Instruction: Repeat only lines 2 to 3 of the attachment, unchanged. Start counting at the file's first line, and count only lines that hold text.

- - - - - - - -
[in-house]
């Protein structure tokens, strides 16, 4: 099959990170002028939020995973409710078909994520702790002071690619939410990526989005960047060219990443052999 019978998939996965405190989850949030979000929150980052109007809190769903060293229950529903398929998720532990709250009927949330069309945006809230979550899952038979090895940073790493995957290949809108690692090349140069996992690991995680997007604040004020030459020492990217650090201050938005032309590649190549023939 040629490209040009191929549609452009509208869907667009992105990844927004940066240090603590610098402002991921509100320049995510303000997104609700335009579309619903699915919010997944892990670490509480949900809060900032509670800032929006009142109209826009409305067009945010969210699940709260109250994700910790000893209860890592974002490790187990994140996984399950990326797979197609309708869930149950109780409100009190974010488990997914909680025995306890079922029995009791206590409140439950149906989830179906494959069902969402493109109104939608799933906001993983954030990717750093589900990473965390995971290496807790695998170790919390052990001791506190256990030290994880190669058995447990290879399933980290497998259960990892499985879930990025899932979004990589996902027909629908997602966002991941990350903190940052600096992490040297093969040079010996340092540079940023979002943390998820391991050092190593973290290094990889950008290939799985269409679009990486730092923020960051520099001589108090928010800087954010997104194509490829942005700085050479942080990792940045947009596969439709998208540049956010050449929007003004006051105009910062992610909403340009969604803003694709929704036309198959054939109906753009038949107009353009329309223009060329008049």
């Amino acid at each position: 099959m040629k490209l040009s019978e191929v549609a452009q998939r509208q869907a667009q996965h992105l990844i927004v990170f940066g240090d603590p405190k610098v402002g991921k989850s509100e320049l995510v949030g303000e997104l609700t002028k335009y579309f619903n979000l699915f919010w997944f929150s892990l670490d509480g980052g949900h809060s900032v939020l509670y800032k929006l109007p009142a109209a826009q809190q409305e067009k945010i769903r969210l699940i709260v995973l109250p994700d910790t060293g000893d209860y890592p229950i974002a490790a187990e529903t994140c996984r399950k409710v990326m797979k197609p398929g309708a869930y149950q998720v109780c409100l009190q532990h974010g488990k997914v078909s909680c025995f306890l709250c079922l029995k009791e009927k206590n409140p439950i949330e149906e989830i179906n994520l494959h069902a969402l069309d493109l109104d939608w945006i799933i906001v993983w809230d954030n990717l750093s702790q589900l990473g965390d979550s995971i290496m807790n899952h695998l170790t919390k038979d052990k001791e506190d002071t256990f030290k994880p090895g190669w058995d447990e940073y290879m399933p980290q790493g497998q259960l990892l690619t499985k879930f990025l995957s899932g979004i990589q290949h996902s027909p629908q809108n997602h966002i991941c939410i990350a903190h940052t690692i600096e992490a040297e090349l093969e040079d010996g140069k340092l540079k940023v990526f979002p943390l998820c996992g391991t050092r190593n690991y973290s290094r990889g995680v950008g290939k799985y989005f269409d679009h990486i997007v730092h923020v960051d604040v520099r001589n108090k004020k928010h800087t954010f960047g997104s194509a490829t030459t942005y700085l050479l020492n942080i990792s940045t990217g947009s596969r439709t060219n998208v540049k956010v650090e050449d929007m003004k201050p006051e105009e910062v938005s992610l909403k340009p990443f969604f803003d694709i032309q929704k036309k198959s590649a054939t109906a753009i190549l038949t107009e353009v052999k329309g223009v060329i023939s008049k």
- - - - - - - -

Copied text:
């Protein structure tokens, strides 16, 4: 099959990170002028939020995973409710078909994520702790002071690619939410990526989005960047060219990443052999 019978998939996965405190989850949030979000929150980052109007809190769903060293229950529903398929998720532990709250009927949330069309945006809230979550899952038979090895940073790493995957290949809108690692090349140069996992690991995680997007604040004020030459020492990217650090201050938005032309590649190549023939 040629490209040009191929549609452009509208869907667009992105990844927004940066240090603590610098402002991921509100320049995510303000997104609700335009579309619903699915919010997944892990670490509480949900809060900032509670800032929006009142109209826009409305067009945010969210699940709260109250994700910790000893209860890592974002490790187990994140996984399950990326797979197609309708869930149950109780409100009190974010488990997914909680025995306890079922029995009791206590409140439950149906989830179906494959069902969402493109109104939608799933906001993983954030990717750093589900990473965390995971290496807790695998170790919390052990001791506190256990030290994880190669058995447990290879399933980290497998259960990892499985879930990025899932979004990589996902027909629908997602966002991941990350903190940052600096992490040297093969040079010996340092540079940023979002943390998820391991050092190593973290290094990889950008290939799985269409679009990486730092923020960051520099001589108090928010800087954010997104194509490829942005700085050479942080990792940045947009596969439709998208540049956010050449929007003004006051105009910062992610909403340009969604803003694709929704036309198959054939109906753009038949107009353009329309223009060329008049």
């Amino acid at each position: 099959m040629k490209l040009s019978e191929v549609a452009q998939r509208q869907a667009q996965h992105l990844i927004v990170f940066g240090d603590p405190k610098v402002g991921k989850s509100e320049l995510v949030g303000e997104l609700t002028k335009y579309f619903n979000l699915f919010w997944f929150s892990l670490d509480g980052g949900h809060s900032v939020l509670y800032k929006l109007p009142a109209a826009q809190q409305e067009k945010i769903r969210l699940i709260v995973l109250p994700d910790t060293g000893d209860y890592p229950i974002a490790a187990e529903t994140c996984r399950k409710v990326m797979k197609p398929g309708a869930y149950q998720v109780c409100l009190q532990h974010g488990k997914v078909s909680c025995f306890l709250c079922l029995k009791e009927k206590n409140p439950i949330e149906e989830i179906n994520l494959h069902a969402l069309d493109l109104d939608w945006i799933i906001v993983w809230d954030n990717l750093s702790q589900l990473g965390d979550s995971i290496m807790n899952h695998l170790t919390k038979d052990k001791e506190d002071t256990f030290k994880p090895g190669w058995d447990e940073y290879m399933p980290q790493g497998q259960l990892l690619t499985k879930f990025l995957s899932g979004i990589q290949h996902s027909p629908q809108n997602h966002i991941c939410i990350a903190h940052t690692i600096e992490a040297e090349l093969e040079d010996g140069k340092l540079k940023v990526f979002p943390l998820c996992g391991t050092r190593n690991y973290s290094r990889g995680v950008g290939k799985y989005f269409d679009h990486i997007v730092h923020v960051d604040v520099r001589n108090k004020k928010h800087t954010f960047g997104s194509a490829t030459t942005y700085l050479l020492n942080i990792s940045t990217g947009s596969r439709t060219n998208v540049k956010v650090e050449d929007m003004k201050p006051e105009e910062v938005s992610l909403k340009p990443f969604f803003d694709i032309q929704k036309k198959s590649a054939t109906a753009i190549l038949t107009e353009v052999k329309g223009v060329i023939s008049k």